Helping hand

For bodyshops, financial support is a prerequisite for business success. Academy Leasing director, Hazel Jacques considers some of the funding solutions that can offer the springboard to company growth and expansion.

Bodyshops have not had it easy of late – industry margins remain tight while weak bank lending continues to curb business growth. With mounting overheads forcing many bodyshop owners to keep a tight rein on finances, cash fl ow is being stretched, restricting business ambitions. Invariably, this is compounded by lengthy payment delays.

Despite the closefisted stance of many high street lenders, expansion plans need not be put on hold. Although an upfront capital outlay may not be a viable option for many, appropriate finance can usually be secured. This means hard-earned money can be retained in the company cash flow.


Leasing, rather than buying, required assets may often prove the most affordable option, spreading equipment costs over a three or five-year period through regular monthly payments. A cash flow analysis will highlight potential returns on investment. An advanced modern spraybooth, for example, can dramatically increase profitability by reducing repair times and energy costs.

This approach can help to free up cash to invest elsewhere, and the value of this cannot be underestimated. Furthermore, making timely, regular, payments can also help to build a strong credit history for the business.

Bodyshop owners should be mindful of possible future business requirements and opportunities once a decision to invest in a business start-up or company expansion has been made. The nature of the repairs being undertaken along with the required capacity and equipment to service projected customer demand should be a key consideration.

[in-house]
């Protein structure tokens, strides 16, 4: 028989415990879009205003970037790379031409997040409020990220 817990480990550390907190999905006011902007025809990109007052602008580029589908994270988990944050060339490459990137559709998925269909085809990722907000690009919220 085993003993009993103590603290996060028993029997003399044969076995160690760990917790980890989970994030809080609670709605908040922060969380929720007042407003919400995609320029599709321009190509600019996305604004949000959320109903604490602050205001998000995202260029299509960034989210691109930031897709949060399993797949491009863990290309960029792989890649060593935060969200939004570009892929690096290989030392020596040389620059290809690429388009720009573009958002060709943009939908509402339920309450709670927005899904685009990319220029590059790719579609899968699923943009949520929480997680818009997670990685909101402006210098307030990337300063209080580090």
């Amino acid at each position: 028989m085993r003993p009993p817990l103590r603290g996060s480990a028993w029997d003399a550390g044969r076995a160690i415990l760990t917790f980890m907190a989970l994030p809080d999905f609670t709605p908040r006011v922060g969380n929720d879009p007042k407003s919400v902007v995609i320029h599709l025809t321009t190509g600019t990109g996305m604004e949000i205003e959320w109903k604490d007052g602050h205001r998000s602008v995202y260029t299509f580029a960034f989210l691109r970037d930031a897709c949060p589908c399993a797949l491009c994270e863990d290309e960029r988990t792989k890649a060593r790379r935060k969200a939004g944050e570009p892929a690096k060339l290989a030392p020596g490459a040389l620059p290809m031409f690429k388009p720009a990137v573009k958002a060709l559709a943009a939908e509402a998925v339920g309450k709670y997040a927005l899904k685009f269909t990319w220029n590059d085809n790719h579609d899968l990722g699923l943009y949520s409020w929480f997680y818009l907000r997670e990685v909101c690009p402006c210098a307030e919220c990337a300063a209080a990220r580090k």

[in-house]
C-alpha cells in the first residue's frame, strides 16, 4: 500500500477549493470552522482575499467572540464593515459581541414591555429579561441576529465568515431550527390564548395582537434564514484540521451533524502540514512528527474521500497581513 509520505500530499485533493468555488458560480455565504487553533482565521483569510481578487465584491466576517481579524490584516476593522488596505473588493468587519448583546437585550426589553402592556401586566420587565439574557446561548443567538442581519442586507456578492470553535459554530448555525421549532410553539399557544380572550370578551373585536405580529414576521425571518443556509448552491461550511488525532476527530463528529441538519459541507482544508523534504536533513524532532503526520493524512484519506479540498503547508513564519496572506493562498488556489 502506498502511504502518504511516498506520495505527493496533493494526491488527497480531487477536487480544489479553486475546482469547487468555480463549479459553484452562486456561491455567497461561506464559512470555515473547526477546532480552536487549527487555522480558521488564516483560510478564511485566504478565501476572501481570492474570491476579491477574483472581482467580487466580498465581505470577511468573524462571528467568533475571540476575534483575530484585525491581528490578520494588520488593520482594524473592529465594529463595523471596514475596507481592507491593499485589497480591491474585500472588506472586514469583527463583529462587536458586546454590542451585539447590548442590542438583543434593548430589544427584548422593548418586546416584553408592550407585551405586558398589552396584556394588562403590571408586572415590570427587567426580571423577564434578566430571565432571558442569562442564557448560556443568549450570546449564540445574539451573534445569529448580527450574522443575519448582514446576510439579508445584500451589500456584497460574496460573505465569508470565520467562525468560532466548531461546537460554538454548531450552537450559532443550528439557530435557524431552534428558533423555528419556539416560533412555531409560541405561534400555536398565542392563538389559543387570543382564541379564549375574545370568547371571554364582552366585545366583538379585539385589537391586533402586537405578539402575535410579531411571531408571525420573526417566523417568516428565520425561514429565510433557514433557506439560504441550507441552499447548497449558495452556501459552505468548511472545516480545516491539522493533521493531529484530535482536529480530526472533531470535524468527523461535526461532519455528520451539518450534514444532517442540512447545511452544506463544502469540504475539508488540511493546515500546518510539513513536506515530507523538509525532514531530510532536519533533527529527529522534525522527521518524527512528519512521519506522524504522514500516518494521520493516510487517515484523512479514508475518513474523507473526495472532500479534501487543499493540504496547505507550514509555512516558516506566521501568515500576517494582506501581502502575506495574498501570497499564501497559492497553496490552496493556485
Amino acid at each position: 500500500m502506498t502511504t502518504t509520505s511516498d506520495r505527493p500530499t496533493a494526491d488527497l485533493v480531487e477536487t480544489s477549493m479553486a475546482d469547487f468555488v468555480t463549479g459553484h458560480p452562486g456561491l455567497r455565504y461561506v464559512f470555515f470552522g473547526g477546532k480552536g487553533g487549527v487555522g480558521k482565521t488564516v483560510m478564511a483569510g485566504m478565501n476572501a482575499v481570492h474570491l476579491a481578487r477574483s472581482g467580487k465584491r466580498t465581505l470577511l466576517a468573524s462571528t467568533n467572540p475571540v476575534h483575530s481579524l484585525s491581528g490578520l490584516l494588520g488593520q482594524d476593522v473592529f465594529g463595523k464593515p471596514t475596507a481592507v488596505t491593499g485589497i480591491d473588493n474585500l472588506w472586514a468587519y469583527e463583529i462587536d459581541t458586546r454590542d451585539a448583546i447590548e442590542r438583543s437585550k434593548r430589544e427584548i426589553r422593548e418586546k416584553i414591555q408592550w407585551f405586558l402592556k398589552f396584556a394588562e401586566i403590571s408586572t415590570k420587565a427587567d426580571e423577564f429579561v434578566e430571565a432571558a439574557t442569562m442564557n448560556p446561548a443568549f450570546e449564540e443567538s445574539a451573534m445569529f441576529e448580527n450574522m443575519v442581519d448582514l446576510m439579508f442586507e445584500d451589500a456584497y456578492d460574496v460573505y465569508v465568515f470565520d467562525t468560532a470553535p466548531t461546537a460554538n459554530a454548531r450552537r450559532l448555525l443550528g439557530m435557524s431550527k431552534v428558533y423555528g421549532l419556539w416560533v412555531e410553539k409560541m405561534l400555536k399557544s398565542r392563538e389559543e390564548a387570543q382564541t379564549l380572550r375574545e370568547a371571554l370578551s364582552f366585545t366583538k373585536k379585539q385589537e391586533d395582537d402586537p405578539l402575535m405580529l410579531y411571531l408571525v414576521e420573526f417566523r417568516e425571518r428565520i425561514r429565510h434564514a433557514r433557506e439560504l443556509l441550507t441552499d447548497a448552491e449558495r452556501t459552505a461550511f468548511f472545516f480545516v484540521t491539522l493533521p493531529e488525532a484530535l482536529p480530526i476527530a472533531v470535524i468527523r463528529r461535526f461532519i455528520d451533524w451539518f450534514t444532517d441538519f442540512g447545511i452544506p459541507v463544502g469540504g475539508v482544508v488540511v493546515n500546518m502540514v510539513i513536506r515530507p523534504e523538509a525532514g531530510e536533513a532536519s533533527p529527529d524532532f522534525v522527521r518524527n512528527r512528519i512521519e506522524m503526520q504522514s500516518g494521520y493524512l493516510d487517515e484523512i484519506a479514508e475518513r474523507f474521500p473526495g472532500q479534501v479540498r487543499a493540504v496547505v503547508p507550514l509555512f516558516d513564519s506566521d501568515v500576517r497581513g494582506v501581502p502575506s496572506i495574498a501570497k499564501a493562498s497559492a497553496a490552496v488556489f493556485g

Equipment suppliers and funders with experience of the industry will usually be well placed to off er advice in this area. Remember to do your homework and take time to select both carefully.

Finance providers that have expertise in the sector and that have a direct lending facility are more likely to fund key business assets. The difficulty in removing fabricated, ducted spraybooths from business premises, for example, can cause some underwriters to question their residual value but, those that have funding flexibility and that understand their business worth, will look more favourably upon providing finance.


A bodyshop’s hard assets, such as compressors or lifts, will have a clear value that can be exploited to release working capital. If you have a prudent business plan and debt can be satisfactorily serviced, an asset finance specialist will lend money against existing equipment without the need for further securities. This kind of arrangement can even apply to equipment still subject to existing finance terms. In such cases, the lender will look to spread payments over a longer term, reducing monthly outgoings and providing more financial flexibility.


Business liquidity is vital in protecting day-to-day business operations and for some owners, a sizeable pool of working capital may be required to support growth.

As a bodyshop, for example, you might be experiencing late payments from insurance companies or arrears payments from a particular customer that provides a large proportion of your business. Staff wages, suppliers and other overheads, however, must still be paid.

Gaps in cash flow can be plugged by receiving an advance on future revenues through factoring or invoice discounting.

Factoring involves an invoice financier managing the company’s sales ledger and taking charge of collecting money from customers. A proportion of the invoice total will be advanced up front, with the remainder paid on settlement.

Financiers will not collect any debts where invoice discounting services are employed but will instead lend money against unpaid invoices. In both cases, the financier will charge a fee for the service but will not require the personal guarantees demanded by banks.

Every business is different and a ‘one size fits all’ approach to growth funding support is rarely appropriate. The road to business success ultimately calls for well-structured financial services that are tailored to your requirements, minimising risk and maximising returns. While your bank may be in a position to unlock your business’s true potential, credible alternative options are available – you just need to know where to look.

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